|Project Aims to Ease Suffering from Priest Abuse
By Mary Beth Smetzer
October 20, 2010
FAIRBANKS — A large, burlap-covered book, decorated with a simple brown looped ribbon, accompanies Bishop Donald Kettler in his ongoing journey of atonement to rural communities across the sprawling Fairbanks Catholic Diocese.
This spring, Kettler began carrying out one of the non-monetary mandates of the diocese’s January bankruptcy settlement with more than 300 sexual abuse victims.
The bishop has been meeting with and apologizing to abuse victims, as well as holding healing ceremonies and listening sessions or talking circles in Interior and coastal communities where clerical sexual abuse took place.
The book Kettler carries with him is filled with heartfelt notes offering sympathy and support to abuse survivors. The messages are written by local members of the Catholic community who want to express their personal sorrow to survivors and to show solidarity with the bishop as he visits villages where abuse took place as far back as 60 years ago.
The book has been well received and knowledge of its existence now precedes the bishop in his travels.
“Where is that book? We want to see that book,” is one of the first things Kettler is asked when he arrives in one of the far flung communities.
“The book will continue to travel with me,” Kettler said, describing the messages within as a “joining of hands and hearts” of urban and rural Catholics.
A plan to help
The message book and penance patches materialized last spring via members of St. Raphael’s Catholic Church who were searching for a way to extend expressions of sorrow and sympathy to the victims of abuse.
The group was inspired by an Oregon couple, Quenton and Ann Czuba, who with others in their congregation started wearing small burlap patches with a small looped ribbon to symbolize sackcloth and ashes, a biblical sign of repentance.
Gloria Slagle, a St. Raphael’s parish administrator, read a letter of their intentions to the congregation suggesting the penance patch project as well as the message book.
The letter read in part that the patch project would be a visible sign to the victims that they are being prayed for and all others hurt by the scandal.
“We are all part of the body of Christ, and as long as anyone is suffering, we all are suffering. There is a desire in so many people to try and do something to help express our grief over what has happened.”
After Slagle read the letter and looked out at the congregation, she said, “I never saw such sadness and compassion on their faces.”
Parishioners didn’t just sign their names in the burlap-covered book but wrote personal messages, Slagle said.
Soon, people were delivering bolts of burlap to the church for the penance patches.
Slagle frequently wears a penance patch. Whenever she is asked what it is about, she explains that she is a Catholic and grieving for and praying for the injured people in her church.
Betty Johnson’s take on the book and patch project is similar. “It makes us feel like we can do something for our brothers and sisters who are hurting,” she said.
When the information about clerical abuse first came to light, Sam Demientieff said it was hard to understand and assess, especially since much of it occurred when he lived in the lower Yukon and attended a mission school.
“Talking about it has helped,” he said, as he sewed ribbons on patches.
Approximately 400 patches have been made by volunteers, from teens to elders in their 90s, Slagle said on Wednesday, and more are in the works.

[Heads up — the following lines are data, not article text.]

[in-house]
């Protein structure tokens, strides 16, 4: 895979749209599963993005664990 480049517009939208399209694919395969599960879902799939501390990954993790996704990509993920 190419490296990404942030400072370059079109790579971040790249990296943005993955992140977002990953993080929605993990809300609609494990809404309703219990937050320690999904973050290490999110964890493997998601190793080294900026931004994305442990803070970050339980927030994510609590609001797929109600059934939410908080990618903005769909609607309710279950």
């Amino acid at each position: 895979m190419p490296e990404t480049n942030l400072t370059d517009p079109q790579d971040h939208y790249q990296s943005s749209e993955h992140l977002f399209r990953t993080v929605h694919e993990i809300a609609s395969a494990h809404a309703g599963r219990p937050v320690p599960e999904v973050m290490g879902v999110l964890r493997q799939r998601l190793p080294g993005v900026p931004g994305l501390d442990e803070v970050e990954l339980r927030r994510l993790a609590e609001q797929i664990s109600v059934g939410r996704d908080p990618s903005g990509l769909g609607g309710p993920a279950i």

Penance patches will be distributed Thursday through Saturday at the Catholic diocese’s table at the Alaska Federation of Natives Conference .
Patches also will be available today at a 3 p.m. Healing Mass at Sacred Heart Cathedral, presided over by three Alaska bishops, Bishop Roger L. Schwietz of Anchorage, Bishop Edward Burns of Juneau, and Kettler.
A healing journey
To date, Kettler has met with and apologized to 70 abuse survivors and conducted healing services, listening sessions and held potlatches in 14 of 26 designated communities.
Kettler began his atonement travels this spring, paused after breakup and resumed the visits this fall. He will not be traveling to the Lower 48 for survivors who live Outside.
“In all the places I’ve gone, there is much more healing to be done,” Kettler said. “Many of the survivors have not come to see me, but the communities respond.”
“I wish I would be able to personally offer apologies to more of the survivors.” he said, adding, “I think they have the right not to come forward.”
The healing services include prayers, apologies, the placing of non-sacramental oil on the head, and smudging with ayak (grass), a purification rite in places where sexual abuse took place.
The listening sessions or talking circles have been pretty difficult but worthwhile, Kettler said.
“There is a lot of emotion and a lot of pain, not just for the survivors but with the church,” he said.
Kettler acknowledges that the survivors are “definitely scarred by what happened to them.”
Some, who are in counseling, have moved forward, he said.
Pilgrimage retreats are being set up in the Bush, based on the 12-step program and a another program is being organized with Natives ministering to Natives.
Each village visit ends with a community potlatch and sometimes Native dancing.
Whenever the bishop is in Fairbanks, the burlap-covered book continues to grow as it is circulated among parishes and lay organizations.
Kettler values the local community’s involvement in the mission.
“The fact that local lay Catholics initiated the book and the penance patches points out that the abuse in the church had an impact on the whole community, Kettler said. “They too want healing and offer sorrow.”
Contact staff writer Mary Beth Smetzer at 459-7546 or firstname.lastname@example.org
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